“In the beginning everything was new and almost everything went well,” says Pfeiffer, now 94. Crowds came to watch rising stars come up with new daring moves. “The lift people would complain that there was no one in the lifts,” Pfeiffer said, “because everyone wanted to see the freestyle skiers step on them.”
Over time, freestyle developed three different forms: aerials, in which skiers made huge twisting jumps; moguls, in which they bounced over a series of small bumps; and ballet, which emphasized more intricate tricks and footwork. In the beginning, skiers performed all three styles in one wild ride down the mountain. In the end, each style got its own run, though competitors were expected to do all three. By the late 1970s, each mold had its specialists.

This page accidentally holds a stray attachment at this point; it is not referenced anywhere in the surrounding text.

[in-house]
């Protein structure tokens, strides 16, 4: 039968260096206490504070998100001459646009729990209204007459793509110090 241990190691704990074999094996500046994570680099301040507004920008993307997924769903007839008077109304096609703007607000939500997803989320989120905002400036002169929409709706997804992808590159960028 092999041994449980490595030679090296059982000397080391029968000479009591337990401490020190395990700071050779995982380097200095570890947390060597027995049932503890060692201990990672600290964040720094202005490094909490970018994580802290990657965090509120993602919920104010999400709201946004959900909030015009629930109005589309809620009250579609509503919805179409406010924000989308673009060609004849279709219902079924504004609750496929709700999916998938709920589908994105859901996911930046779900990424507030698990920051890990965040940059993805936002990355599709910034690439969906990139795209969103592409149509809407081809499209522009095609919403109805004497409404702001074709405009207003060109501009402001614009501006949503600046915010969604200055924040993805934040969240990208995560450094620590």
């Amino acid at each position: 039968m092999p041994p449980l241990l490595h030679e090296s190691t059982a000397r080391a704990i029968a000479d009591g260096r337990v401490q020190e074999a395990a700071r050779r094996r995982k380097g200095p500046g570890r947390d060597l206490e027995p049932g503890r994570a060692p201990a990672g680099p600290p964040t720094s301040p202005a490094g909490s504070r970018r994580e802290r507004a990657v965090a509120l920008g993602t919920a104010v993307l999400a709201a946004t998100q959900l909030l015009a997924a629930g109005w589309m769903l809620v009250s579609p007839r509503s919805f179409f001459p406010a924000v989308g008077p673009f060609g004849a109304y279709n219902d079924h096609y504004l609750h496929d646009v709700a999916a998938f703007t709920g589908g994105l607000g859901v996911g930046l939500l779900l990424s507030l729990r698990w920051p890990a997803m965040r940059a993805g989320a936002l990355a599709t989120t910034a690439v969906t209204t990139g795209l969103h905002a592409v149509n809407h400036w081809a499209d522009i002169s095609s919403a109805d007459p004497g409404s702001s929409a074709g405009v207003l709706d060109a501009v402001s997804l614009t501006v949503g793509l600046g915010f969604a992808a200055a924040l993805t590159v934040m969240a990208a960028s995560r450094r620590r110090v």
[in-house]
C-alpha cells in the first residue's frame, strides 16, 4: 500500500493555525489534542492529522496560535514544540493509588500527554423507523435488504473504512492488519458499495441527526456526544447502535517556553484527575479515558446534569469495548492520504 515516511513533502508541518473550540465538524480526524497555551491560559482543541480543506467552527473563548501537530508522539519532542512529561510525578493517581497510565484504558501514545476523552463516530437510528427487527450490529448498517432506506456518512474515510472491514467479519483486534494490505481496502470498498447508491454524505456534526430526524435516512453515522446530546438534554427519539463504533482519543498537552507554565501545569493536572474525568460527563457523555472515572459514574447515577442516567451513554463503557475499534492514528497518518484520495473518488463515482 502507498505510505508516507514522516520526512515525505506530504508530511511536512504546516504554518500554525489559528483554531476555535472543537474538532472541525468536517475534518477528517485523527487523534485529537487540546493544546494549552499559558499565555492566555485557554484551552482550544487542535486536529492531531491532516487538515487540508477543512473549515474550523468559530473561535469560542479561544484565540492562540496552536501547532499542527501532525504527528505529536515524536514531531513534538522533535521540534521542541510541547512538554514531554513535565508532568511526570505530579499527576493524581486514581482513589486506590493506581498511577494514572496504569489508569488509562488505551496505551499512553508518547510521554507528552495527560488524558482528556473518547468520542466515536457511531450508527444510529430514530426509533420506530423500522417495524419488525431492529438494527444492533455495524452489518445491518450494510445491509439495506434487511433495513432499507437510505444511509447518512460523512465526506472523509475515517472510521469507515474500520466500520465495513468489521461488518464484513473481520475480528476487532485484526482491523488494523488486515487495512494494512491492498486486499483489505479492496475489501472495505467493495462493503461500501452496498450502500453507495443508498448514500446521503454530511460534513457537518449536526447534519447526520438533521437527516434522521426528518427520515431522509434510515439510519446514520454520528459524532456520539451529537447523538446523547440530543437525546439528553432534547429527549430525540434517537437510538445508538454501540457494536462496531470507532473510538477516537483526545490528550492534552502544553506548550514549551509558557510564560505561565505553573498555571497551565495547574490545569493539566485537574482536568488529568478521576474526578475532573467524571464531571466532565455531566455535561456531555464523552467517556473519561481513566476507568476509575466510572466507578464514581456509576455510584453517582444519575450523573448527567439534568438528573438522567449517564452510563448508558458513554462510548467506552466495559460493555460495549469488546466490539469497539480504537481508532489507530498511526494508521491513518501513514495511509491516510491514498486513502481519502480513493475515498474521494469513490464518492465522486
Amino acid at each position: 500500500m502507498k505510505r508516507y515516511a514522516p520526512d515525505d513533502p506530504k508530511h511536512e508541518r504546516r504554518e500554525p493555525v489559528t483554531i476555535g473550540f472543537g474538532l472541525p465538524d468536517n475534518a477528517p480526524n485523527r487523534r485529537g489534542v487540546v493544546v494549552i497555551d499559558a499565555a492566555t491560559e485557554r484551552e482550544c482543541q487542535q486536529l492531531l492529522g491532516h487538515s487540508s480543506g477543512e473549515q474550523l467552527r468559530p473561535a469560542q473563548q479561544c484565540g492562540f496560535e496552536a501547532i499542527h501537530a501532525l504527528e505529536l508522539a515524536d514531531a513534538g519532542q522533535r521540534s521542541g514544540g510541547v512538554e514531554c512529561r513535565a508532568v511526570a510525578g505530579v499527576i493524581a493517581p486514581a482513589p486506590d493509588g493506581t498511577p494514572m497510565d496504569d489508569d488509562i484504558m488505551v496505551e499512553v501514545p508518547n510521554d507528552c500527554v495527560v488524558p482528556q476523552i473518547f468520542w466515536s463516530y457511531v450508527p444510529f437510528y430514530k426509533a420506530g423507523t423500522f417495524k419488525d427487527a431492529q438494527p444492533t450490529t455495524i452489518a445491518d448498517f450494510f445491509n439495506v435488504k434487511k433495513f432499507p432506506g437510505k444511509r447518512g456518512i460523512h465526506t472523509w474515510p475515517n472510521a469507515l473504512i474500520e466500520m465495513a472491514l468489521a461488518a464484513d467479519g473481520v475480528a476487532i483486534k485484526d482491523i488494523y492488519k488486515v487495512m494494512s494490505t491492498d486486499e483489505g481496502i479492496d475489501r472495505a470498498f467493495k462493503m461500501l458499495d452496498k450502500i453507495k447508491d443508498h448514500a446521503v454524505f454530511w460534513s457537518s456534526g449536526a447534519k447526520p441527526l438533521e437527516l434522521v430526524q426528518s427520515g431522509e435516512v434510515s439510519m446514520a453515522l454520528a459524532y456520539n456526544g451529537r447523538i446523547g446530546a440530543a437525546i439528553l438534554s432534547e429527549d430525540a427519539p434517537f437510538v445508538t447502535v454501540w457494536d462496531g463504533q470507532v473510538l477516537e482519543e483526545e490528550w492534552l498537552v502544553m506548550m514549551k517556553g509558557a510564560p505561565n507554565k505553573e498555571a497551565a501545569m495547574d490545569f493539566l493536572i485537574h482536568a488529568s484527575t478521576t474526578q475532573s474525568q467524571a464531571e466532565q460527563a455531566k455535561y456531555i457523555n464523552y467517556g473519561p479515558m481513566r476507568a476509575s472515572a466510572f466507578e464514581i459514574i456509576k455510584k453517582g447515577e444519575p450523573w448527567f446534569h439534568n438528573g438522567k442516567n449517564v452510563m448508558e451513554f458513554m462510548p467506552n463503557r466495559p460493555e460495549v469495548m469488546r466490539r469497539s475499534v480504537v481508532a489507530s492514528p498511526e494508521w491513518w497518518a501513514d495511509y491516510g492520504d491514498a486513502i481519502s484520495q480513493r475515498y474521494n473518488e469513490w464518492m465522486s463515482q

Of the freestyle categories, ballet skiing, with its 360-degree approach to the mountainside, offered the most room for interpretation. Some skiers explored his athletic side and developed a series of jumps and pole flips. Howard, who had a background in other sports, said, “For me it was rock ‘n’ roll. Go as hard as you can, do as many tricks as you can.”
Others saw opportunities for a different kind of expression. Suzy Chaffee, who made it to the 1968 Olympics as an alpine racer before becoming a glamorous face of freestyle skiing, introduced music to freestyle competition. Chaffee, now 75, had studied ballet as a child. “In the back of my mind I had always fantasized about dancing a mountain,” she said. Graceful and flexible, she became known for her elegant lines. Fuller, who had a background in figure skating, also emphasized musicality and fluency in her ballet runs.